Bellarine’s amazing raptors

Black falcon, Curlewis.

I’ve spotted some amazing raptors lately on the Bellarine.

One foggy morning I had a quick drive through Curlewis and I was thrilled to see a black falcon just perched on a post.

I think the black falcon was cold as it didn’t fly off when I stopped to photograph it, but the photos were pretty ordinary due to the conditions and poor light.

In the same paddock I saw five dusky woodswallows, which are nomadic birds that move from the southeastern ares to northern Australia in autumn, so these birds no doubt have moved north since considering how cold it has been.

A few days later I was driving down Grubb Rd towards Drysdale on my way to work and right out in the open was a magnificent grey goshawk (white morph) in a perfect spot for a great photo. Unfortunately Grubb Rd is a busy area and by the time I made a safe U-turn the goshawk had moved into a sheltered area, and my photos were again ordinary.

I have been thinking that I hadn’t seen many flame robins this winter in the usual spots that I see them.

Lo and behold I was driving near Connewarre a few days ago and in a paddock I saw 12 flame robins. In winter flame robins generally move from mountainous regions to lower and more open areas and form a flock, so it was great to spot a decent number of them.

I’ve had a few trips to Western Treatment Plant with Bellarine locals Tom and Jen. The highlights were seeing a pair of wedge-tailed eagles, plus a large number of whistling kites. It’s certainly been a raptor feast for me over the last few weeks.

Speaking of raptors, Ocean Grove local Lynne spotted a little eagle (pale morph) circling over her house as it moved in a southerly direction towards Begola Wetlands.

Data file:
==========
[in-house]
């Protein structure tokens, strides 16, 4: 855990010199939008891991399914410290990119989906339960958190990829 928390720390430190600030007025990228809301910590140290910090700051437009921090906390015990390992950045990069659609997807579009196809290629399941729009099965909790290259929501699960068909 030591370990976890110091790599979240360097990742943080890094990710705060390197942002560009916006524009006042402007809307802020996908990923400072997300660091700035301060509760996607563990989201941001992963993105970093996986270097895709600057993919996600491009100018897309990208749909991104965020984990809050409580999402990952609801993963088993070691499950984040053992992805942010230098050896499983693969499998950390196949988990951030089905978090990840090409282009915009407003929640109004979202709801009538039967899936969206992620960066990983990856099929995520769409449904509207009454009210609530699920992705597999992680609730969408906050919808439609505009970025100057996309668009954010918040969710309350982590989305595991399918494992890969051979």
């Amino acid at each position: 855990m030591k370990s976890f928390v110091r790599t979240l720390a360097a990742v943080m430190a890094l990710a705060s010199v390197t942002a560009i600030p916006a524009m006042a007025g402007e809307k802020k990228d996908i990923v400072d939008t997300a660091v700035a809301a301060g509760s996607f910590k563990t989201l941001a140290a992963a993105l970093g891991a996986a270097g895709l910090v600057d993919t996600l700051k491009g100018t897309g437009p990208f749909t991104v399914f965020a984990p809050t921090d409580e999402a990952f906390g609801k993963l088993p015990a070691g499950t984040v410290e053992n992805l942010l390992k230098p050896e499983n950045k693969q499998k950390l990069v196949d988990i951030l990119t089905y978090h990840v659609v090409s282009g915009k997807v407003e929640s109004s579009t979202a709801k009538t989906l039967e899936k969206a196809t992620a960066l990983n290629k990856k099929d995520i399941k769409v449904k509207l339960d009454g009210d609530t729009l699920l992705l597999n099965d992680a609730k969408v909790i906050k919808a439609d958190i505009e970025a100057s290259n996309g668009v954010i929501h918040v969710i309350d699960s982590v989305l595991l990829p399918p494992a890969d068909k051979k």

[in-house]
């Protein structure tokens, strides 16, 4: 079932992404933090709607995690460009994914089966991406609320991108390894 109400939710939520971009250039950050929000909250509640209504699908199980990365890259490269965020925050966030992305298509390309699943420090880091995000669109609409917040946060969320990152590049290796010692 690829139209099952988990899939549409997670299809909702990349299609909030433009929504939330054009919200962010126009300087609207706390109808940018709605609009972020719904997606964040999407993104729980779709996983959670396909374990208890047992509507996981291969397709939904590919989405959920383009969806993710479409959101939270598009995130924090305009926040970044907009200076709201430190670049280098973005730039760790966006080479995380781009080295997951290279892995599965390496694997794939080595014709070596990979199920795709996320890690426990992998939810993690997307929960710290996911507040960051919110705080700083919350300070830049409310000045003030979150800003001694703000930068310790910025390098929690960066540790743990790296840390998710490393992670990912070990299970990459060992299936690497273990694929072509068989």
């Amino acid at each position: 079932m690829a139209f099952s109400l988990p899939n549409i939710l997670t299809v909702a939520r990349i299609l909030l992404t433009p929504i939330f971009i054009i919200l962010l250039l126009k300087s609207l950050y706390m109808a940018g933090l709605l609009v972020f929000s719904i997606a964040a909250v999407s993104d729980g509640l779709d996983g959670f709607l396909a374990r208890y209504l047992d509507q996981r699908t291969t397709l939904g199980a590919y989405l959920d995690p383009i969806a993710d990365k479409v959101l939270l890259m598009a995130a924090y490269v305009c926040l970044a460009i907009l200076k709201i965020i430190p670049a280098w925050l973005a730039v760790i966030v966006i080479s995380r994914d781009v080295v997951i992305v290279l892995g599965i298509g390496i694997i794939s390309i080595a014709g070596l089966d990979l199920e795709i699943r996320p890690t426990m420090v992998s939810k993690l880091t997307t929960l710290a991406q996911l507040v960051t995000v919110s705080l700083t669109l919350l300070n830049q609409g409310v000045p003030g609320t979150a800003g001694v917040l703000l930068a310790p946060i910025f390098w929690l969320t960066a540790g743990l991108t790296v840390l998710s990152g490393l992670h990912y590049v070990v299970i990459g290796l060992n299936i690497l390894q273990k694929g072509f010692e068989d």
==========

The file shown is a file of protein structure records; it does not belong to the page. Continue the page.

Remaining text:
Lynn also saw a nankeen night-heron high in a tree at Blue Water Lake in late March. Lynne also reported that eastern rosellas are eating her correas again, but she has had no small birds in my garden for ages which is so disappointing.

Kevin went to Portarlington one afternoon and found two pied oystercatchers just beyond Indented Head and one of the birds was wearing a silver leg band.

Carole from the Bellarine Birdlife Group emailed me to report a sighting of a shy albatross, which she was thrilled to see while at Point Lonsdale.

The shy albatross was drifting more towards the Portsea side of the heads rather than Queenscliff, and Carole watched it for about 20 minutes.

Carole also sent me an image of a female Australian shelduck that she saw in a paddock near Waurn Ponds.

The Australian shelduck is a large, brightly coloured duck with a small head and bill. Males have a white neck ring and occasionally a white ring around the base of the bill. The upper parts are mainly black, while the underparts are dark brown with a cinnamon breast.

The female has a white eye-ring and a chestnut breast. Seasonal movements of shelducks are regular.

In summer shelducks gather on large lakes to feed and moult (they cannot fly while moulting) then disperse to breeding areas in autumn and winter.

Some journeys are long; birds from south-east South Australia are found throughout Victoria and Tasmania after the breeding season, and birds from near Canberra have been known to reach Tasmania and the south-eastern tip of South Australia.

I was very excited to read on Facebook that Brooke from Parks Victoria, and Beth from the Friends of the Ocean Grove Nature Reserve (OGNR), found a baby echidna (known as a ‘puggle’) in the nature reserve.

Known as monotremes, echidnas and platypus are the only mammals that lay eggs.

While on the subject of the OGNR, Brooke asked me to mention that dogs are prohibited in the reserve and bikes are not permitted on walking tracks.

Recently a woman was seen walking two large dogs off lead in the reserve, and when there are vulnerable creatures such a puggles in the reserve, this behaviour is just so disappointing. There are clear signs about dogs not being allowed in the OGNR, so please adhere to the signs.

 

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